Steven Balensiefer

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Transactional memory provides a new concurrency control mechanism that avoids many of the pitfalls of lock-based synchronization. High-performance software transactional memory (STM) implementations thus far provide <i>weak atomicity</i>: Accessing shared data both inside and outside a transaction can result in unexpected, implementation-dependent behavior.(More)
As memory transactions have been proposed as a language-level replacement for locks, there is growing need for well-defined semantics. In contrast to database transactions, transaction memory (TM) semantics are complicated by the fact that programs may access the same memory locations both inside and outside transactions. <i>Strongly atomic</i> semantics,(More)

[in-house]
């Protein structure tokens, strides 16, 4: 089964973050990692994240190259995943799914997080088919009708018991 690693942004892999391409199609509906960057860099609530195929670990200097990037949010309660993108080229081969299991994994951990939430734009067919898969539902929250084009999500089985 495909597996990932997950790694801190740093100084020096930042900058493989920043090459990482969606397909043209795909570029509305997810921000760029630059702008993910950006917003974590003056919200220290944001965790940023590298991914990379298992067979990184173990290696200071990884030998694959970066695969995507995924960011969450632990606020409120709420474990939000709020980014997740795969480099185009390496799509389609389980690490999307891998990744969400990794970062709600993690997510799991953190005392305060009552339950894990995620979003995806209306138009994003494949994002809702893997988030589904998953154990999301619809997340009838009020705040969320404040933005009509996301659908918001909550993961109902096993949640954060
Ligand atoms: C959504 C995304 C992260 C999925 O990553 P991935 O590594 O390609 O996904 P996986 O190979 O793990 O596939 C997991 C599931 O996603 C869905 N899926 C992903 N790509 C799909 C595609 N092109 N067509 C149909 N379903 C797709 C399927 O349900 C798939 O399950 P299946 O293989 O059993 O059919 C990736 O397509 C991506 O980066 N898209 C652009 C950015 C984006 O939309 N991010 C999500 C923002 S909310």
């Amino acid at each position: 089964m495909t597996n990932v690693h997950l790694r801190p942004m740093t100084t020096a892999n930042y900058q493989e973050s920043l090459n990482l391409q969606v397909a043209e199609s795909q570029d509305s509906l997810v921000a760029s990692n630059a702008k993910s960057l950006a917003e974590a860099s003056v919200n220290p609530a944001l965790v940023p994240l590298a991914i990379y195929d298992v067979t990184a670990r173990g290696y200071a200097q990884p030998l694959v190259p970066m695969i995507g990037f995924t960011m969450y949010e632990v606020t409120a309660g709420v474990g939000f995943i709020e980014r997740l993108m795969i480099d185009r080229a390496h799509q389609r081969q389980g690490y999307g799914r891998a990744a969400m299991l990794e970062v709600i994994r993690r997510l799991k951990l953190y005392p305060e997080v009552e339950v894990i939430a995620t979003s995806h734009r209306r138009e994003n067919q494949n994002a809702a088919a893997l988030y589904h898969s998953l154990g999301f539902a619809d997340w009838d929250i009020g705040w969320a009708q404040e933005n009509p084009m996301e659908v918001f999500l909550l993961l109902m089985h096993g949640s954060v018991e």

The theoretical study of quantum computation has yielded efficient algorithms for some traditionally hard problems. Correspondingly, experimental work on the underlying physical implementation technology has progressed steadily. However, almost no work has yet been done which explores the architecture design space of large scale quantum computing systems.(More)
As memory transactions have been proposed as a language-level replacement for locks, there is growing need for well-defined semantics. In contrast to database transactions, transaction memory (TM) semantics are complicated by the fact that programs may access the same memory locations both inside and outside transactions. <i>Strongly atomic</i> semantics,(More)
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